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Lou receives Best Research Abstract at the World Congress of Anaesthesiologists

Sunny Lou, MD, PhD, an instructor in anesthesiology at Washington University School of Medicine in St. Louis, was awarded first place in the Best Clinical Research Abstract competition at the World Congress of Anaesthesiologists meeting held in Singapore on March 3-7, 2024. Her talk and abstract, titled “External validation of a publicly available surgical transfusion risk prediction model: a multicenter perioperative outcomes group study,” highlights the importance of precisely estimating the risk of needing a blood transfusion during surgery. This is crucial because it helps doctors better prepare for surgery, with the goal of improving patient safety and using medical resources more effectively. Traditionally, doctors have estimated transfusion needs based on the type of surgery, but often, patient-specific details that could change the risk are not considered. Dr. Lou’s innovative work shifts the focus to include these personal health details by creating and testing a new, personalized surgical transfusion risk prediction algorithm named S-PATH.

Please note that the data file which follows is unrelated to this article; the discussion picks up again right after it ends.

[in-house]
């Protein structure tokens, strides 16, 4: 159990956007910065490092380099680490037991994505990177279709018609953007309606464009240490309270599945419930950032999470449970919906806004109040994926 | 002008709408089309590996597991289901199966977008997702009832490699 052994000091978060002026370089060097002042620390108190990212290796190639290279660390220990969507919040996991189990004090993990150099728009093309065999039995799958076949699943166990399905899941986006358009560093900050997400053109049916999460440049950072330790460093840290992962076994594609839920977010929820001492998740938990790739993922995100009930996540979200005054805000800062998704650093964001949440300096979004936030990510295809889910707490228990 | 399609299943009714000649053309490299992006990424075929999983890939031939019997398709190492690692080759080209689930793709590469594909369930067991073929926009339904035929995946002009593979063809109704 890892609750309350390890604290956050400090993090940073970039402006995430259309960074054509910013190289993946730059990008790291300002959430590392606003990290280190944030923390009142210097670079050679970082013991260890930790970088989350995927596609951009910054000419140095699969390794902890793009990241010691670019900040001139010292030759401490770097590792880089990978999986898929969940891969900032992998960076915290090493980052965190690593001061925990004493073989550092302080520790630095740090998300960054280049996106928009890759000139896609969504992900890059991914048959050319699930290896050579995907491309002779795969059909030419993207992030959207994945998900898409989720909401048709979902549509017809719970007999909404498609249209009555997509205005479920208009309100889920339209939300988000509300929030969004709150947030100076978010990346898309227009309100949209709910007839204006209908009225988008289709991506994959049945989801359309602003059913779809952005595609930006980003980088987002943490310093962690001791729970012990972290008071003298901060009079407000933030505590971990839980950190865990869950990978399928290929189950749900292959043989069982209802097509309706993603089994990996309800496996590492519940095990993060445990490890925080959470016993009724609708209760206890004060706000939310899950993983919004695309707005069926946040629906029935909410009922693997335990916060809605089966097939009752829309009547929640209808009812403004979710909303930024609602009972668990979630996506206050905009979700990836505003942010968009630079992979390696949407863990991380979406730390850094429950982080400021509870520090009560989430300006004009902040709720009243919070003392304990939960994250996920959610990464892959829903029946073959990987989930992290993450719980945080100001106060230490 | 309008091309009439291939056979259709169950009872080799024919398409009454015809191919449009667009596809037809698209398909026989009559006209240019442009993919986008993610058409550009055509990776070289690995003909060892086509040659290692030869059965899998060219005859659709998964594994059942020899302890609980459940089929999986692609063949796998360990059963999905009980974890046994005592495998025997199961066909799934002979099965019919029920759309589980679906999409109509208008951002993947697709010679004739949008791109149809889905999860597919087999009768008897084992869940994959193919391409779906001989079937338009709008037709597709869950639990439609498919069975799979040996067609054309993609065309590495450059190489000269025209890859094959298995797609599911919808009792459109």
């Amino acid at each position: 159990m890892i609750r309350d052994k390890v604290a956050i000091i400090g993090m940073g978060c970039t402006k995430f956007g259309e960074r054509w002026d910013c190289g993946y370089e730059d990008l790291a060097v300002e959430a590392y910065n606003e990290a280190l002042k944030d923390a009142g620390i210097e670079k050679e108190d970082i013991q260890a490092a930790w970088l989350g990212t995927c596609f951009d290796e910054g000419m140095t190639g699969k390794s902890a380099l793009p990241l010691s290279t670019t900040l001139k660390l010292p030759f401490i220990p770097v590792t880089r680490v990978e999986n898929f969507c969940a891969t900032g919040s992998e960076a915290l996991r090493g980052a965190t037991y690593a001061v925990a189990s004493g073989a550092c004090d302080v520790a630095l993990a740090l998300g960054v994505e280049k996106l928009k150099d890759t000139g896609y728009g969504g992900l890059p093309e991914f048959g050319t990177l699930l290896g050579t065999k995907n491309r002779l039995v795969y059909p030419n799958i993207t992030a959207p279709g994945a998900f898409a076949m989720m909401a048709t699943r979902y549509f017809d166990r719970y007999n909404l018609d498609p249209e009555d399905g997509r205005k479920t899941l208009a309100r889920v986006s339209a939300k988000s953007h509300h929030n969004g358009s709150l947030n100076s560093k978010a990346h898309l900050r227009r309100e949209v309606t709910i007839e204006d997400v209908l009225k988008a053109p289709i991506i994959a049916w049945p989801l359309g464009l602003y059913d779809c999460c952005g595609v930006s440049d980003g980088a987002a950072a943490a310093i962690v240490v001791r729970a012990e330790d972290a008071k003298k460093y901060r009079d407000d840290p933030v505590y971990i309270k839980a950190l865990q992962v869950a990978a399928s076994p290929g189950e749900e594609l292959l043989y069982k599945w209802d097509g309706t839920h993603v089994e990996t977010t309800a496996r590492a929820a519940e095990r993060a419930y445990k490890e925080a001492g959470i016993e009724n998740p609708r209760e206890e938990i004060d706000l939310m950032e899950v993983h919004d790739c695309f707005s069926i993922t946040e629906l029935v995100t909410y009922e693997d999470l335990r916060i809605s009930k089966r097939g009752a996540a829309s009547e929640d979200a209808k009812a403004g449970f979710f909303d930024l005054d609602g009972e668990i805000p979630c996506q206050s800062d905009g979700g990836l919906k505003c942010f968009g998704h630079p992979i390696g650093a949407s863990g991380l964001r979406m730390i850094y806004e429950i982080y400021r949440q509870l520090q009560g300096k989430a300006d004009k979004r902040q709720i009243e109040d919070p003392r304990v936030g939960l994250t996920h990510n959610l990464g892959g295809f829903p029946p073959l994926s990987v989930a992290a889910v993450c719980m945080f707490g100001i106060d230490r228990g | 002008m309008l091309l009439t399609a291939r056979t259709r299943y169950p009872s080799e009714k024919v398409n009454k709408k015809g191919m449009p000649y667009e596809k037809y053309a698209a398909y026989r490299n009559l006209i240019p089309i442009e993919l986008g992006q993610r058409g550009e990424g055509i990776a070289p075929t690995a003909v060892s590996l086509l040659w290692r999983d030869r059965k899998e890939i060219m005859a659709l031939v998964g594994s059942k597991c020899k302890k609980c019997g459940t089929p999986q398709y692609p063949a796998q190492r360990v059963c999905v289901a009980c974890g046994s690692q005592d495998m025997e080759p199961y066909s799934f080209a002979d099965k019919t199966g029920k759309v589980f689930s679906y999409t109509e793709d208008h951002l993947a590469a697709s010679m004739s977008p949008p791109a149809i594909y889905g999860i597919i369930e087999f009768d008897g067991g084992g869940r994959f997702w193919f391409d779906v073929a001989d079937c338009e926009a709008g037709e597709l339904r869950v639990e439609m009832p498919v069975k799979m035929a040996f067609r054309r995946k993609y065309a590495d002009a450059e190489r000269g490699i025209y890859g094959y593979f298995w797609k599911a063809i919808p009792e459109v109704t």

Her findings could change the way doctors plan for surgeries by providing a more complete understanding of the likelihood of a patient needing a blood transfusion. This could improve the way blood type testing and antibody screening are done before surgery, making these processes more efficient.

“I’m honored to receive this award from the World Congress of Anaesthesiologists,” says Lou. “In this study, we found that S-PATH performed consistently well across a diverse cohort of 45 US hospitals. These results suggest that S-PATH might be broadly useful to help doctors decide which patients should have preoperative blood testing, which could help improve patient safety while reducing unnecessary tests.”

The recognition of Dr. Lou’s research at an international level underscores the importance of ongoing advancements in medical science, particularly in the field of perioperative care. By demonstrating the generalizability of the S-PATH algorithm, her work is paving the way for more tailored and potentially more effective approaches to patient care during surgery.